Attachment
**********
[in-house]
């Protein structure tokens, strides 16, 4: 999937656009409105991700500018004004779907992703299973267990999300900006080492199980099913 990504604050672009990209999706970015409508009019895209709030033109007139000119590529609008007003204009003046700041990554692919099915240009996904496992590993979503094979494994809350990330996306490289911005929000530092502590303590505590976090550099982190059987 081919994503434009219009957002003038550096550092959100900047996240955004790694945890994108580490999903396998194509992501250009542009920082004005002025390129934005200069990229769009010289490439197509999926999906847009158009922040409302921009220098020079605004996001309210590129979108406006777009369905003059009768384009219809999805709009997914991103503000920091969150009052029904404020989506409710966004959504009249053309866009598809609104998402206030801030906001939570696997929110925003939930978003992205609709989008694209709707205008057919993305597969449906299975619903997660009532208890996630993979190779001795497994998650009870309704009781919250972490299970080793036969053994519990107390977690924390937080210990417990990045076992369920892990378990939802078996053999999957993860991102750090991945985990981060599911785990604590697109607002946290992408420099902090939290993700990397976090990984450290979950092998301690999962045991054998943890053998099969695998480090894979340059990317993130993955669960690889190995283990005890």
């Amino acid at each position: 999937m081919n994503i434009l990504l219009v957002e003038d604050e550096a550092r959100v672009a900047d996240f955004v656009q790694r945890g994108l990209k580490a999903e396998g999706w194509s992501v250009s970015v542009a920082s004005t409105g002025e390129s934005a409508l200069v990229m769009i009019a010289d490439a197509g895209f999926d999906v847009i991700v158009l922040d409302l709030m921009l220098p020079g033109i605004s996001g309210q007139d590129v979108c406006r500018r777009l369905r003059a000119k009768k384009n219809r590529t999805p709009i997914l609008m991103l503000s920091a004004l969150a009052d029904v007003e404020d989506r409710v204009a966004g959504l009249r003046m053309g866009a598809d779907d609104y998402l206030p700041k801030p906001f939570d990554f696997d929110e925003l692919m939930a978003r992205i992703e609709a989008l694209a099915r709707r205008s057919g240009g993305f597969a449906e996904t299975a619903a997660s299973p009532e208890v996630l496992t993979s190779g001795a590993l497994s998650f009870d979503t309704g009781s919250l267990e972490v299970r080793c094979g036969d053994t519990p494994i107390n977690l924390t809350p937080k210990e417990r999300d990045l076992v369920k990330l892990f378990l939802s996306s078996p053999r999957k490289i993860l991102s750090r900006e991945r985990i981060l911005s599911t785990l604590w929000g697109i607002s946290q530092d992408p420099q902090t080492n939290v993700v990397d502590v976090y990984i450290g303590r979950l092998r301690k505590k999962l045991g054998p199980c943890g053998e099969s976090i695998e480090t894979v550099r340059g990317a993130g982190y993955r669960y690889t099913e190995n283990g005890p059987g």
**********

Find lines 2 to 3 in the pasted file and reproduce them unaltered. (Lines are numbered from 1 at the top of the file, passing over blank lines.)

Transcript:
């Protein structure tokens, strides 16, 4: 999937656009409105991700500018004004779907992703299973267990999300900006080492199980099913 990504604050672009990209999706970015409508009019895209709030033109007139000119590529609008007003204009003046700041990554692919099915240009996904496992590993979503094979494994809350990330996306490289911005929000530092502590303590505590976090550099982190059987 081919994503434009219009957002003038550096550092959100900047996240955004790694945890994108580490999903396998194509992501250009542009920082004005002025390129934005200069990229769009010289490439197509999926999906847009158009922040409302921009220098020079605004996001309210590129979108406006777009369905003059009768384009219809999805709009997914991103503000920091969150009052029904404020989506409710966004959504009249053309866009598809609104998402206030801030906001939570696997929110925003939930978003992205609709989008694209709707205008057919993305597969449906299975619903997660009532208890996630993979190779001795497994998650009870309704009781919250972490299970080793036969053994519990107390977690924390937080210990417990990045076992369920892990378990939802078996053999999957993860991102750090991945985990981060599911785990604590697109607002946290992408420099902090939290993700990397976090990984450290979950092998301690999962045991054998943890053998099969695998480090894979340059990317993130993955669960690889190995283990005890």
């Amino acid at each position: 999937m081919n994503i434009l990504l219009v957002e003038d604050e550096a550092r959100v672009a900047d996240f955004v656009q790694r945890g994108l990209k580490a999903e396998g999706w194509s992501v250009s970015v542009a920082s004005t409105g002025e390129s934005a409508l200069v990229m769009i009019a010289d490439a197509g895209f999926d999906v847009i991700v158009l922040d409302l709030m921009l220098p020079g033109i605004s996001g309210q007139d590129v979108c406006r500018r777009l369905r003059a000119k009768k384009n219809r590529t999805p709009i997914l609008m991103l503000s920091a004004l969150a009052d029904v007003e404020d989506r409710v204009a966004g959504l009249r003046m053309g866009a598809d779907d609104y998402l206030p700041k801030p906001f939570d990554f696997d929110e925003l692919m939930a978003r992205i992703e609709a989008l694209a099915r709707r205008s057919g240009g993305f597969a449906e996904t299975a619903a997660s299973p009532e208890v996630l496992t993979s190779g001795a590993l497994s998650f009870d979503t309704g009781s919250l267990e972490v299970r080793c094979g036969d053994t519990p494994i107390n977690l924390t809350p937080k210990e417990r999300d990045l076992v369920k990330l892990f378990l939802s996306s078996p053999r999957k490289i993860l991102s750090r900006e991945r985990i981060l911005s599911t785990l604590w929000g697109i607002s946290q530092d992408p420099q902090t080492n939290v993700v990397d502590v976090y990984i450290g303590r979950l092998r301690k505590k999962l045991g054998p199980c943890g053998e099969s976090i695998e480090t894979v550099r340059g990317a993130g982190y993955r669960y690889t099913e190995n283990g005890p059987g």